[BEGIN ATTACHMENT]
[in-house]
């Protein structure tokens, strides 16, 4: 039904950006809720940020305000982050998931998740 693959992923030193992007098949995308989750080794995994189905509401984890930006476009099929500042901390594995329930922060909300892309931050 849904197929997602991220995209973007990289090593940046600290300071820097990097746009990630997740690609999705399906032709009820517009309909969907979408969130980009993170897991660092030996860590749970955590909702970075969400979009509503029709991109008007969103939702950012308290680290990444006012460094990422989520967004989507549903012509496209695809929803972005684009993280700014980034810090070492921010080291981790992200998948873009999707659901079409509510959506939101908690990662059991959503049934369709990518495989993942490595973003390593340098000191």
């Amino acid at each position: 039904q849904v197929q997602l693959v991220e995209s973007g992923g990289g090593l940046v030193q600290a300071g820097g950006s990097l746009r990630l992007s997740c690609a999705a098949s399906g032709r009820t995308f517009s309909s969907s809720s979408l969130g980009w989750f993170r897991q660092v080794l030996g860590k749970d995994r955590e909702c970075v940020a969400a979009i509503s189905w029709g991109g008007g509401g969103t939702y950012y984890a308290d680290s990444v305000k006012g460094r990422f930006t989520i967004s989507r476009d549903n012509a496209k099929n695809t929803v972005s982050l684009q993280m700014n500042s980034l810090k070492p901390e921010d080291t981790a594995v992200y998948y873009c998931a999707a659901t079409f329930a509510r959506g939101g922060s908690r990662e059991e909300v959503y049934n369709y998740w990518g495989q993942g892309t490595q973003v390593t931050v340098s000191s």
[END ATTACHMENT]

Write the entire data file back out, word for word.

[in-house]
């Protein structure tokens, strides 16, 4: 039904950006809720940020305000982050998931998740 693959992923030193992007098949995308989750080794995994189905509401984890930006476009099929500042901390594995329930922060909300892309931050 849904197929997602991220995209973007990289090593940046600290300071820097990097746009990630997740690609999705399906032709009820517009309909969907979408969130980009993170897991660092030996860590749970955590909702970075969400979009509503029709991109008007969103939702950012308290680290990444006012460094990422989520967004989507549903012509496209695809929803972005684009993280700014980034810090070492921010080291981790992200998948873009999707659901079409509510959506939101908690990662059991959503049934369709990518495989993942490595973003390593340098000191």
């Amino acid at each position: 039904q849904v197929q997602l693959v991220e995209s973007g992923g990289g090593l940046v030193q600290a300071g820097g950006s990097l746009r990630l992007s997740c690609a999705a098949s399906g032709r009820t995308f517009s309909s969907s809720s979408l969130g980009w989750f993170r897991q660092v080794l030996g860590k749970d995994r955590e909702c970075v940020a969400a979009i509503s189905w029709g991109g008007g509401g969103t939702y950012y984890a308290d680290s990444v305000k006012g460094r990422f930006t989520i967004s989507r476009d549903n012509a496209k099929n695809t929803v972005s982050l684009q993280m700014n500042s980034l810090k070492p901390e921010d080291t981790a594995v992200y998948y873009c998931a999707a659901t079409f329930a509510r959506g939101g922060s908690r990662e059991e909300v959503y049934n369709y998740w990518g495989q993942g892309t490595q973003v390593t931050v340098s000191s």